Singing In The RainSinging In The Rain – imagine that in 3D

Fact is that seeing things in 3D is a completely normal thing to do, and I’ve noticed that after the initial ‘wow’ moment the novelty wears off quickly. When it works well, audiences may be impressed at first, but that interest wanes rapidly. By contrast something that is less rooted in the ‘real world’, without causing discomfort, will hold attention. And anyway, striving for that verisimilitude of reality is ultimately a bit dull, isn’t it?

The image was back projected and very bright, so there were no issues with the stage lighting (predominantly from the side) washing it out. The resolution was remarkably high – higher than I would have thought possible with HD.  Could it have been 4k? I could see no hot spot, nor hint of one, and I’m really puzzled by this. I’ll try to find out more about the projector and its position.

The 3D specs were new to me and carried the Polaroid logo. I found them comfortable and a distinct improvement on the RealD ones I’ve gotten used to in film theatres – they were larger, and more of a wraparound design.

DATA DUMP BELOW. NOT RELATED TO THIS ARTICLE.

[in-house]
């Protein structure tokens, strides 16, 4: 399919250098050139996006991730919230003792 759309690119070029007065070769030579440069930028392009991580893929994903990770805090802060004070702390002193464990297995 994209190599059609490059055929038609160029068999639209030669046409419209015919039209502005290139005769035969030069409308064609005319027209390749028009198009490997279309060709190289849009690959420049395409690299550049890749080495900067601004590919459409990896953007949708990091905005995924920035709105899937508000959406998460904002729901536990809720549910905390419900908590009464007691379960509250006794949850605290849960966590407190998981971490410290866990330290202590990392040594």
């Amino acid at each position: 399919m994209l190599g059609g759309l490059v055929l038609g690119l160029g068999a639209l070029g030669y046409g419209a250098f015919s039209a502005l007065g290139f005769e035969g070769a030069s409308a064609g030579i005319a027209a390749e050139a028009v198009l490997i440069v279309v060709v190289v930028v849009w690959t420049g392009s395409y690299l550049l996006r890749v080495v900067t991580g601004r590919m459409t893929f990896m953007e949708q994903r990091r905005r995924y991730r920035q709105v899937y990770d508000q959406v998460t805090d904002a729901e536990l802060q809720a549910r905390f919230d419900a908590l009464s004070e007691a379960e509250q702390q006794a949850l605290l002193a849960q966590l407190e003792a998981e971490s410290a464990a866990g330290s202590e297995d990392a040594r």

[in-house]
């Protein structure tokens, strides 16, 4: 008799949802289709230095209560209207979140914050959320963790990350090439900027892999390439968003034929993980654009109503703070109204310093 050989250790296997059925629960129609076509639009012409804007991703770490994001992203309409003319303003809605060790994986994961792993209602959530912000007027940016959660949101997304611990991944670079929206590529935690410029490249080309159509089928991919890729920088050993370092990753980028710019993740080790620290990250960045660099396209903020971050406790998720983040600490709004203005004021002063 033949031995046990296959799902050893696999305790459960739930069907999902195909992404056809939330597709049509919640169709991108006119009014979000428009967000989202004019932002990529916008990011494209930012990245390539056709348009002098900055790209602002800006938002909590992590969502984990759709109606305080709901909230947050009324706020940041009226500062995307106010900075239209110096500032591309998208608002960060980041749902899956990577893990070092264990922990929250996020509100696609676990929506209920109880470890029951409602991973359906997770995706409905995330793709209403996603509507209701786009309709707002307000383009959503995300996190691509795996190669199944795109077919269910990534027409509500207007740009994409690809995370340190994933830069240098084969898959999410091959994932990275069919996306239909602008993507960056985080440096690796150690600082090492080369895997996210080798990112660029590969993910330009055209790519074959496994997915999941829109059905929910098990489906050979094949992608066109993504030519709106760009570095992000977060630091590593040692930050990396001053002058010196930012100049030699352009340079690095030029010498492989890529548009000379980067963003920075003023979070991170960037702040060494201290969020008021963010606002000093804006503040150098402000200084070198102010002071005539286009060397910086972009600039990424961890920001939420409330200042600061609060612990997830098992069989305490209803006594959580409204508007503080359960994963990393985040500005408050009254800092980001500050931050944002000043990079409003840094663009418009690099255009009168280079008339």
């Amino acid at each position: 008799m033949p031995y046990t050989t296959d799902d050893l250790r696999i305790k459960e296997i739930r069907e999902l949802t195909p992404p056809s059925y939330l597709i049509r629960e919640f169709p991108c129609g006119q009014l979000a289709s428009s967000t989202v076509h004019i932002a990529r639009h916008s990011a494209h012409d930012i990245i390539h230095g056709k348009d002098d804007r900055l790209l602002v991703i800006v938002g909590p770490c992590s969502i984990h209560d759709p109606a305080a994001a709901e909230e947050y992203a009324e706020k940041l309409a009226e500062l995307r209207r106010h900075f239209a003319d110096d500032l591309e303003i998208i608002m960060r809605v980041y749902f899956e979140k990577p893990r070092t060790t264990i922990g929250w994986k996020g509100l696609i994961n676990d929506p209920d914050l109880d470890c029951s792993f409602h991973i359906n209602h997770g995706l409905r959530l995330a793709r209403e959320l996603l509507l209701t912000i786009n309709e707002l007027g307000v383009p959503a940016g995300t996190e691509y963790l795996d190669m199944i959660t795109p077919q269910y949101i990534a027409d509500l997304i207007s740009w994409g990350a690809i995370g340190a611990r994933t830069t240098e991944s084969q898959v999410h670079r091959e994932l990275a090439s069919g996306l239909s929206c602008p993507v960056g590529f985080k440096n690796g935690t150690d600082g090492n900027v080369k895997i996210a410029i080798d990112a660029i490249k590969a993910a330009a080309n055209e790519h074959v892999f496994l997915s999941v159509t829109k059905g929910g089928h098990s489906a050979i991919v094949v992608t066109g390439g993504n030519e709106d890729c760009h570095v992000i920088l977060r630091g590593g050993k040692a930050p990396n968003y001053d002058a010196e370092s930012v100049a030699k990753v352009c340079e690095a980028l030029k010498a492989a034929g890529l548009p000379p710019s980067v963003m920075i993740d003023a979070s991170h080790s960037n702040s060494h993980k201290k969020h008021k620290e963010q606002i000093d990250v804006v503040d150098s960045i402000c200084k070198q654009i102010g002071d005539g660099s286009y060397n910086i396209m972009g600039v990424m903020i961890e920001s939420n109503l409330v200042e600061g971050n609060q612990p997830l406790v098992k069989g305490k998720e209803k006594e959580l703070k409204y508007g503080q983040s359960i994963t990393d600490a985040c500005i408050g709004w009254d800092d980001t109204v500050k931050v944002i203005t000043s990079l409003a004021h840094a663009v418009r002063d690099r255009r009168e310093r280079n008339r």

Overall a production to be applauded, and well worth catching. I would like to have seen more ideas tried out – I could write a list as long as my arm! – but that wouldn’t have served the narrative. I look forward to similar forays into on-stage stereo 3D.

In fact, there’s one I want to do myself…


There’s a newspaper article on the production here http://bit.ly/SunkenGardenMail from which many of the stills here were taken.


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YouTube Analytics – Audience Retention


Ever wondered about those YouTube stats? How strong an indicator are they of folks actually sticking around? Well, tucked away in the ‘Analytics’ section is a tab called Audience Retention. You can learn a lot there.

The first thing you notice is that people really don’t stick around! Bore them for a few seconds, and they’re gone. Particularly if the content is not what they were looking for. Luring them in with a promising title like “Greta, the spanking nun!” may push up your hits counter, but few visitors will linger.

For the more serious film-maker there are sobering, but useful, lessons to be learned. The beauty of the interface YouTube offers is that you can play the video while seeing on the curve above how many people are leaving your page. So let’s take a look at a few things I’ve uploaded: